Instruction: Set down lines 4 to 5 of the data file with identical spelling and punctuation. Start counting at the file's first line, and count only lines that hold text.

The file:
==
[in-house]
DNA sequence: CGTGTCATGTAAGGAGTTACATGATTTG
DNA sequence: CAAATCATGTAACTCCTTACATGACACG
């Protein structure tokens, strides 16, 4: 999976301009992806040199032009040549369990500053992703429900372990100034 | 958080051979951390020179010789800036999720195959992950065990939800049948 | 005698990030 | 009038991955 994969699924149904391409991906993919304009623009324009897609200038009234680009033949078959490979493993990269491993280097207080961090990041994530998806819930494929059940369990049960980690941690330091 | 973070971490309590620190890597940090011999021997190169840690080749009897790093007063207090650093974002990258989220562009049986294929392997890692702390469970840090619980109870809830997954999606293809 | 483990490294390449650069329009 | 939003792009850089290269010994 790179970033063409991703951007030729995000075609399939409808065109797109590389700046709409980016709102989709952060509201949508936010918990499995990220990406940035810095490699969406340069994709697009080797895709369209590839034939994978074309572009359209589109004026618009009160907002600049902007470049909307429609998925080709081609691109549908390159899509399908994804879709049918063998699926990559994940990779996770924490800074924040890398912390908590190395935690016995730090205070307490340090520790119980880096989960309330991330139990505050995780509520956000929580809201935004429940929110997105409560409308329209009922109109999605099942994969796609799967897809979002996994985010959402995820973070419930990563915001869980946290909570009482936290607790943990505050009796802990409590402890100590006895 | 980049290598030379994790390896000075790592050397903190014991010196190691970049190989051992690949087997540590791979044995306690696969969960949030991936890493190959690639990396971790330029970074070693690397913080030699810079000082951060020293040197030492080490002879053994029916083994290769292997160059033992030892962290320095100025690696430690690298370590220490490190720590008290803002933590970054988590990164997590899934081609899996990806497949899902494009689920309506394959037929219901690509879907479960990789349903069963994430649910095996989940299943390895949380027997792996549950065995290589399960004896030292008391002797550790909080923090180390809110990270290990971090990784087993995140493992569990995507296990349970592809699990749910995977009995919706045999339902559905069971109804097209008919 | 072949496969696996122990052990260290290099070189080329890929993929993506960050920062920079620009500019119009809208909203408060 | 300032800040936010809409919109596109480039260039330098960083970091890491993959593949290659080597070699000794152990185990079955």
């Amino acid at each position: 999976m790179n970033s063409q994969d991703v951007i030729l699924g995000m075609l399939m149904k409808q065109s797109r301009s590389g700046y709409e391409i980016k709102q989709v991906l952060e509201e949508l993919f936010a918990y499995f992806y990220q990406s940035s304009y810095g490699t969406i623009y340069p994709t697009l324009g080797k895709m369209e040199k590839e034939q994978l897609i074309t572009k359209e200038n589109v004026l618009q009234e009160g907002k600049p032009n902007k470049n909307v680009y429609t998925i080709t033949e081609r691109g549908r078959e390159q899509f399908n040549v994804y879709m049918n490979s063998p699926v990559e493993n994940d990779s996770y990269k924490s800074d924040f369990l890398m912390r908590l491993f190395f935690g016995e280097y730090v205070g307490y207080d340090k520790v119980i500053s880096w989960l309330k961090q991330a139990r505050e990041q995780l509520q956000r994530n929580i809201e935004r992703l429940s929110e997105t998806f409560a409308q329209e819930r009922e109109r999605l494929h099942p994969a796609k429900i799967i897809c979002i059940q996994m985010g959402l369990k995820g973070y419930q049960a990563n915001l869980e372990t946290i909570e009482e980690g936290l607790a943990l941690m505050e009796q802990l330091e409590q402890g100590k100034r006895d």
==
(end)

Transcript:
């Protein structure tokens, strides 16, 4: 999976301009992806040199032009040549369990500053992703429900372990100034 | 958080051979951390020179010789800036999720195959992950065990939800049948 | 005698990030 | 009038991955 994969699924149904391409991906993919304009623009324009897609200038009234680009033949078959490979493993990269491993280097207080961090990041994530998806819930494929059940369990049960980690941690330091 | 973070971490309590620190890597940090011999021997190169840690080749009897790093007063207090650093974002990258989220562009049986294929392997890692702390469970840090619980109870809830997954999606293809 | 483990490294390449650069329009 | 939003792009850089290269010994 790179970033063409991703951007030729995000075609399939409808065109797109590389700046709409980016709102989709952060509201949508936010918990499995990220990406940035810095490699969406340069994709697009080797895709369209590839034939994978074309572009359209589109004026618009009160907002600049902007470049909307429609998925080709081609691109549908390159899509399908994804879709049918063998699926990559994940990779996770924490800074924040890398912390908590190395935690016995730090205070307490340090520790119980880096989960309330991330139990505050995780509520956000929580809201935004429940929110997105409560409308329209009922109109999605099942994969796609799967897809979002996994985010959402995820973070419930990563915001869980946290909570009482936290607790943990505050009796802990409590402890100590006895 | 980049290598030379994790390896000075790592050397903190014991010196190691970049190989051992690949087997540590791979044995306690696969969960949030991936890493190959690639990396971790330029970074070693690397913080030699810079000082951060020293040197030492080490002879053994029916083994290769292997160059033992030892962290320095100025690696430690690298370590220490490190720590008290803002933590970054988590990164997590899934081609899996990806497949899902494009689920309506394959037929219901690509879907479960990789349903069963994430649910095996989940299943390895949380027997792996549950065995290589399960004896030292008391002797550790909080923090180390809110990270290990971090990784087993995140493992569990995507296990349970592809699990749910995977009995919706045999339902559905069971109804097209008919 | 072949496969696996122990052990260290290099070189080329890929993929993506960050920062920079620009500019119009809208909203408060 | 300032800040936010809409919109596109480039260039330098960083970091890491993959593949290659080597070699000794152990185990079955």
């Amino acid at each position: 999976m790179n970033s063409q994969d991703v951007i030729l699924g995000m075609l399939m149904k409808q065109s797109r301009s590389g700046y709409e391409i980016k709102q989709v991906l952060e509201e949508l993919f936010a918990y499995f992806y990220q990406s940035s304009y810095g490699t969406i623009y340069p994709t697009l324009g080797k895709m369209e040199k590839e034939q994978l897609i074309t572009k359209e200038n589109v004026l618009q009234e009160g907002k600049p032009n902007k470049n909307v680009y429609t998925i080709t033949e081609r691109g549908r078959e390159q899509f399908n040549v994804y879709m049918n490979s063998p699926v990559e493993n994940d990779s996770y990269k924490s800074d924040f369990l890398m912390r908590l491993f190395f935690g016995e280097y730090v205070g307490y207080d340090k520790v119980i500053s880096w989960l309330k961090q991330a139990r505050e990041q995780l509520q956000r994530n929580i809201e935004r992703l429940s929110e997105t998806f409560a409308q329209e819930r009922e109109r999605l494929h099942p994969a796609k429900i799967i897809c979002i059940q996994m985010g959402l369990k995820g973070y419930q049960a990563n915001l869980e372990t946290i909570e009482e980690g936290l607790a943990l941690m505050e009796q802990l330091e409590q402890g100590k100034r006895d």